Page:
Heads, Wrists, and Roasting to Death

I will not be getting into so much detail on the way home as it is almost all retracing our steps for a few weeks. It has been interesting and at times painful. Not a lot going to plan.

We left Devizes on the 9th of July with an intention to be around Froxfield by the time we moored upfor the week. We heard about how low the water was (we were regularly grounded so this was not a shocker) and that the Caen flight (27 locks in immediate succession to the west of Devizes) was closed. We headed east glad to be getting away from that. What we didn’t understand at this point was that the locks going up that we were intending to do that day were also closed. The pumping station that keeps the canal watered was broken. I looked at the Canal and River trust website a bit before Pewsey to find our weekend’s cruising would be stuck west of Wooton Rivers. We decided to find a mooring and call it for the weekend at a section near Wilcot called Wide Water (the canal is very wide…apt but not creative).

This is when things turned painful! Alan was helming as there were no locks around so I was at the front and it was my job to get off onto the towpath and help pull us in. Now the Kennet and Avon Canal is dangerously unkempt. The sides of the canal/towpath are vastly overgrown with weeds and reeds from neglect by the Trust and local authorities. The towpath looked solid but it was matted weeds not solid ground. I jumped from the bow as it nudged up to what looked like ground but it wasn’t. My feet slipped as Alan moved the bow away to bring in the boat. I fell backwards thwacking my head into the hull of the boat. I luckily didn’t lose conciousness or I likely would have drown. Alan saw me fall so he didn’t bring the boat in or I would have been crushed. The weeds I fell threw were stinging nettle so I had welts over most of my legs and my right arm and a badly bruised and concussed head.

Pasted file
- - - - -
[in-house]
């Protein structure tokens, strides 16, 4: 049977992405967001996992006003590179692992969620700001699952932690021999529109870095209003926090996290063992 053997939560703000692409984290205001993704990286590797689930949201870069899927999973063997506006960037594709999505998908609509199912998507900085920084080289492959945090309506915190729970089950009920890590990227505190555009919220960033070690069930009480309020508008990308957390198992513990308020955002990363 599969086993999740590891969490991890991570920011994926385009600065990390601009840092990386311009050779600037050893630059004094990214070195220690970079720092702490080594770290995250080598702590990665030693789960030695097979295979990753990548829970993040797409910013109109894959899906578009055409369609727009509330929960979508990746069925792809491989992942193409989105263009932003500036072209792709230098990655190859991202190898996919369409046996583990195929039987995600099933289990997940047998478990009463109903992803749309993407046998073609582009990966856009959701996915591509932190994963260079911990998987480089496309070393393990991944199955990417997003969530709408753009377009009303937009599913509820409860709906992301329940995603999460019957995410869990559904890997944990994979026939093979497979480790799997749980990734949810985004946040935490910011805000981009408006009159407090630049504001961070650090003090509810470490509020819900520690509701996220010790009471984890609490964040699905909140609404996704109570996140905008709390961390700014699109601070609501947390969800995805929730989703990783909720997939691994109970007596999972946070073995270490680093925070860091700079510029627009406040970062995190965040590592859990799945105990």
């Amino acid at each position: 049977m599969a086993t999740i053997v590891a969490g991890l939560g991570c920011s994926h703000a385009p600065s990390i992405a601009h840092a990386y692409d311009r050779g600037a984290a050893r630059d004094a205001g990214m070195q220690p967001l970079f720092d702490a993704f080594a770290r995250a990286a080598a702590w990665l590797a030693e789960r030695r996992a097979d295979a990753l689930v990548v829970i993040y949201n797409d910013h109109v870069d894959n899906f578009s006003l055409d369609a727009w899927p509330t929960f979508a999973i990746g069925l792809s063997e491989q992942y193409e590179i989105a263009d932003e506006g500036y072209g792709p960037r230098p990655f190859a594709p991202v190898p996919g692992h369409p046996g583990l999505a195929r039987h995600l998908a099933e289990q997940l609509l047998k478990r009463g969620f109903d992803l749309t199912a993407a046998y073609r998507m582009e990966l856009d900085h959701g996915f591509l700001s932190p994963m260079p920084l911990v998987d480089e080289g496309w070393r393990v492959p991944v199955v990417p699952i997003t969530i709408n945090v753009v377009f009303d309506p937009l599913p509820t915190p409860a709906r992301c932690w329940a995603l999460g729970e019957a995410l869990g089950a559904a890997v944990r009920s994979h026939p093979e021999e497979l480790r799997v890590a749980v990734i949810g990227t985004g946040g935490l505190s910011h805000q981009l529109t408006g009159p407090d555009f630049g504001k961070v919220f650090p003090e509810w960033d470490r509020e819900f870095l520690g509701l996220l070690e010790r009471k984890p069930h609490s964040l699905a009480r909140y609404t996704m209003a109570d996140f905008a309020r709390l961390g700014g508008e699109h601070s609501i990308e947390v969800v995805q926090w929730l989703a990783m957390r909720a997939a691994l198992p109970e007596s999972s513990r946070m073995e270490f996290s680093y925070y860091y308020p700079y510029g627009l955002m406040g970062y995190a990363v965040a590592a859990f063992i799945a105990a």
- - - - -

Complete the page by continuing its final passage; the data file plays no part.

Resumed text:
The canal was closed until the 15th which was luckily the next day we had available to move. My head was not perfect and I am still having headaches 10 days later but I could manage the helming. Our youngest daughter, Kat, was with us to get some time away from home after her beloved cat, Nox, was killed by a speeding van on the 9th. She still needed to work but she was sleeping in the boat while we cruised and then Alan was driving her back to Milton Keynes for work. We managed to get from Wilcot through the newly reopened locks and all the way to Crofton Pumping Station where the broken pump had recently been repaired. We did get a visittor mooring there so i could get on and off without a plank and mooring was safer. Sadly, these moorings are very few and far between and not where near enough to provide safe moorings for all.